Extend the Unity3d Editor

In this tutorial, you’ll learn to extend the Unity editor to customize it for the needs of your game. By Barbara Reichart.

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Implement a ScriptableObject

In this subsection, you’ll create your first scriptable object.

Inside of Unity and in the Project Browser, open the Assets/Scripts folder, right-click it and select Create > C# Script. Name the script BulletConfig, open it and change its contents as follows:

using UnityEngine;

[CreateAssetMenu(menuName = "Bullet", fileName = "Bullet.asset")]
public class BulletConfig : ScriptableObject {
  public float speed;
  public int damage;

And save.

CreateAssetMenu makes the creation of a ScriptableObject available under the Assets main menu option.

Switch back to Unity, go to the Project Browser and navigate to the Assets/Bullets folder. Click on Assets/Create/Bullet from the main menu. Name the created asset Bullet1 — now you have a nice ScriptableObject.

create scriptable object

bullet asset

Create two more bullets named Bullet2 and Bullet3.

Now click on Bullet1 and go into Inspector. Set speed to 10 and damage to 10.

Set bullet properties

Repeat for Bullet2 and Bullet3 with the following values:

  • Bullet2: speed = 10, damage = 15
  • Bullet3: speed = 10, damage = 20

Now you’ll replace the speed and damage fields in BulletBehavior with BulletConfig. Open BulletBehavior. Remove the fields for speed and damage and add this field:


public float speed = 10;
public int damage;


public BulletConfig bulletConfig;

Since all your other scripts still need read access to speed and damage, you need to create a getter for both variables.

Before the closing brace of the class, add the following:

private int damage {
  get {
    return bulletConfig.damage;

private float speed {
  get {
    return bulletConfig.speed;

Save those changes.

Without touching any other script, you improved memory usage by replacing the variables inside the bullets with a scriptable object.

Lastly, you need to assign your scriptable object to your bullet prefabs.

In the Project Browser, select Prefabs / Bullet1. In Inspector, set Bullet Config to the Bullet1.asset. Repeat this for Bullet2 and Bullet3 accordingly. Done!

Adding the scriptable objects to the bullet prefabs.

Adding the scriptable objects to the bullet prefabs.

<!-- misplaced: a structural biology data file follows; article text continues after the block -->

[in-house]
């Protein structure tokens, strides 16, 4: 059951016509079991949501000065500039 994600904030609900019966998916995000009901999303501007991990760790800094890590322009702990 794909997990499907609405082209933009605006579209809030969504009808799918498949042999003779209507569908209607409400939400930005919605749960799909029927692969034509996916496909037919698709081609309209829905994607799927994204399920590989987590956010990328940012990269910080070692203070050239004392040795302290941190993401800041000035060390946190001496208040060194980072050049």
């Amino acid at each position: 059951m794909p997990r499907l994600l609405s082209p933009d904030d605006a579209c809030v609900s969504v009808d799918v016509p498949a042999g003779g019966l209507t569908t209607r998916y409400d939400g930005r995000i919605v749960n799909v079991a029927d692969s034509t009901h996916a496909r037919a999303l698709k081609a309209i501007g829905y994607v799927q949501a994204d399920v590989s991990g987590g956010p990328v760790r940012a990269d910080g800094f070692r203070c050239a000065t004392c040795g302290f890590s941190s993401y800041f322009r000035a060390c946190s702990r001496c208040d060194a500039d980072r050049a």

Run the game to make sure everything still works.

Customize Inspector With PropertyDrawer and Editor

So far, you’ve only changed minor things, but could redraw almost everything in Inspector. This section is all about flexing your redrawing muscles.


With Editor, you can replace Inspector GUI for a MonoBehavior. The implementation is to display the health of each enemy with a slider, where the slider’s length depends on the maximum health of the enemy, making it impossible to enter invalid values.

Inspector for MoveEnemy before and after applying a custom editor

Inspector for MoveEnemy before and after applying a custom editor

Inside of the Assets / Editor folder, create a new C# script named EnemyDataEditor. Open the script in MonoDevelop. Replace the contents with the following:

using UnityEditor;

// 1
// 2
public class EnemyDataEditor : Editor {
  // 3
  public override void OnInspectorGUI() {
  // 4
    MoveEnemy moveEnemy = (MoveEnemy)target;
    HealthBar healthBar = moveEnemy.gameObject.GetComponentInChildren<HealthBar> ();
  // 5
    healthBar.maxHealth = EditorGUILayout.FloatField ("Max Health", healthBar.maxHealth);
  // 6
    healthBar.currentHealth = EditorGUILayout.Slider("Current Health",   healthBar.currentHealth, 0, healthBar.maxHealth);
  // 7
    DrawDefaultInspector ();

Save your changes.

This is how each step works:

  1. Specify that Unity should create a CustomEditor for MoveEnemy in this attribute.
  2. Make EnemyDataEditor a subclass of Editor so it can access methods such as OnInspectorGUI.
  3. Add OnInSpectorGUI, a method that’s called when drawing the editor.
  4. In Editor, you can access the instance that’s currently selected, either in the Project Browser or Hierarchy, via target. Then you cast it to MoveEnemy. Finally, you get its only child — the HealthBar.
  5. Use EditorGUILayout.FloatField to add a field for maxHealth that only accepts float values.
  6. Create a slider for the actual current health with EditorGUILayout.Slider. This differs from simply using the attribute [Range] because it allows adjustments to the slider’s range depending on a variable. In this case, it’s healthBar.maxHealth.
  7. A custom editor replaces everything that would usually appear in the Inspector. In cases where you only want to extend the existing view, you call DrawDefaultInspector. It draws any remaining default content in the location where you’ve added the call.

Switch back to Unity and select Prefabs / Enemy in the Project Brower and enjoy your result.


Run the game to make sure everything still works. You should now be able to select an Enemy(Clone) in the Hierarchy and change its health on the slider in the Inspector while the game is in progress. Cheating was never so much fun. :]

Slide or slider? – I know what I will choose :] (Published under CC0 on pixabay)

Slide or slider? - I know what I will choose :]

Property Drawers

With property drawers, you can:

  • Customize the GUI for every instance of a Serializable class, such as Wave.
  • Customize the GUI for fields with custom PropertyAttributes, such as Range.

In Hierarchy, select Road. Check out all the different waves in the Inspector.

Pretend that in addition to the Enemy Prefab, you also want to show a preview image of that prefab. You can do this with a PropertyDrawer for Wave.

Customized Inspector with property drawer – before and after.

Customized Inspector with Property Drawer – before and after.

Start by creating a new C# Script named WavePropertyDrawer inside the Assets/Editor folder in the Project Browser. Open it in MonoDevelop and replace the entire contents as follows:

using UnityEditor;
using UnityEngine;